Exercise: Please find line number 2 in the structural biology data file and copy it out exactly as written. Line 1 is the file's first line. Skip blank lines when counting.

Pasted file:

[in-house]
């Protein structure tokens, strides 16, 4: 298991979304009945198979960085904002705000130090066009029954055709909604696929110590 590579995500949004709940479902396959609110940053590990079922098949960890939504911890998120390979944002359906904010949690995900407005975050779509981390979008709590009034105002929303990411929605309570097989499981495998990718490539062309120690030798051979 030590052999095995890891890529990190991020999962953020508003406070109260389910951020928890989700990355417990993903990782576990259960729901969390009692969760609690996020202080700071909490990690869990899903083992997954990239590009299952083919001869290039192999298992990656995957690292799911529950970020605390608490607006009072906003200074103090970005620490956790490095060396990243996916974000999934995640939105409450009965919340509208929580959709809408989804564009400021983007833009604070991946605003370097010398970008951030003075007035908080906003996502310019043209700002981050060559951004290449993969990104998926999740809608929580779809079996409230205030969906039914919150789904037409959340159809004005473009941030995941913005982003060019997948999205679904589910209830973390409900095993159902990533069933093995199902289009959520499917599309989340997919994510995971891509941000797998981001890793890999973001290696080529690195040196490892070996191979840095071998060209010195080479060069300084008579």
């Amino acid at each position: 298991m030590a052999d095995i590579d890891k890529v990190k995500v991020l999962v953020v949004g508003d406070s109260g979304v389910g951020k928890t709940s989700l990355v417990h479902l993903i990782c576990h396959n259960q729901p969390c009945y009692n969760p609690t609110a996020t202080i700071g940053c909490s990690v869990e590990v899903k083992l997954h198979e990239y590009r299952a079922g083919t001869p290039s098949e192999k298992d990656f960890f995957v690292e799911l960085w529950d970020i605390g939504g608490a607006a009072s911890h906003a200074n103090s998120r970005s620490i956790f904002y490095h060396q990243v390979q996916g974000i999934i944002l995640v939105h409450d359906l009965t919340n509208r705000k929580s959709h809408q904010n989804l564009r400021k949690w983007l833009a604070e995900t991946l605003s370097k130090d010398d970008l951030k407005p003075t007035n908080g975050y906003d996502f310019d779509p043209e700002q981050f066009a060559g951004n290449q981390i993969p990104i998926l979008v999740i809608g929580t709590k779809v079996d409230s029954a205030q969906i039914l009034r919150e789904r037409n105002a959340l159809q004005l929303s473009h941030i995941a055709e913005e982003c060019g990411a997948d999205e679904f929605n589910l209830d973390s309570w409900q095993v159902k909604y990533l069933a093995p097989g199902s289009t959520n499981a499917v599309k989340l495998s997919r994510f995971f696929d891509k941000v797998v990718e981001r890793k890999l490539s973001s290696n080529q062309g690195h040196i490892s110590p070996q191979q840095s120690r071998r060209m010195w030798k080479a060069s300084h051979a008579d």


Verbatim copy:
């Protein structure tokens, strides 16, 4: 298991979304009945198979960085904002705000130090066009029954055709909604696929110590 590579995500949004709940479902396959609110940053590990079922098949960890939504911890998120390979944002359906904010949690995900407005975050779509981390979008709590009034105002929303990411929605309570097989499981495998990718490539062309120690030798051979 030590052999095995890891890529990190991020999962953020508003406070109260389910951020928890989700990355417990993903990782576990259960729901969390009692969760609690996020202080700071909490990690869990899903083992997954990239590009299952083919001869290039192999298992990656995957690292799911529950970020605390608490607006009072906003200074103090970005620490956790490095060396990243996916974000999934995640939105409450009965919340509208929580959709809408989804564009400021983007833009604070991946605003370097010398970008951030003075007035908080906003996502310019043209700002981050060559951004290449993969990104998926999740809608929580779809079996409230205030969906039914919150789904037409959340159809004005473009941030995941913005982003060019997948999205679904589910209830973390409900095993159902990533069933093995199902289009959520499917599309989340997919994510995971891509941000797998981001890793890999973001290696080529690195040196490892070996191979840095071998060209010195080479060069300084008579």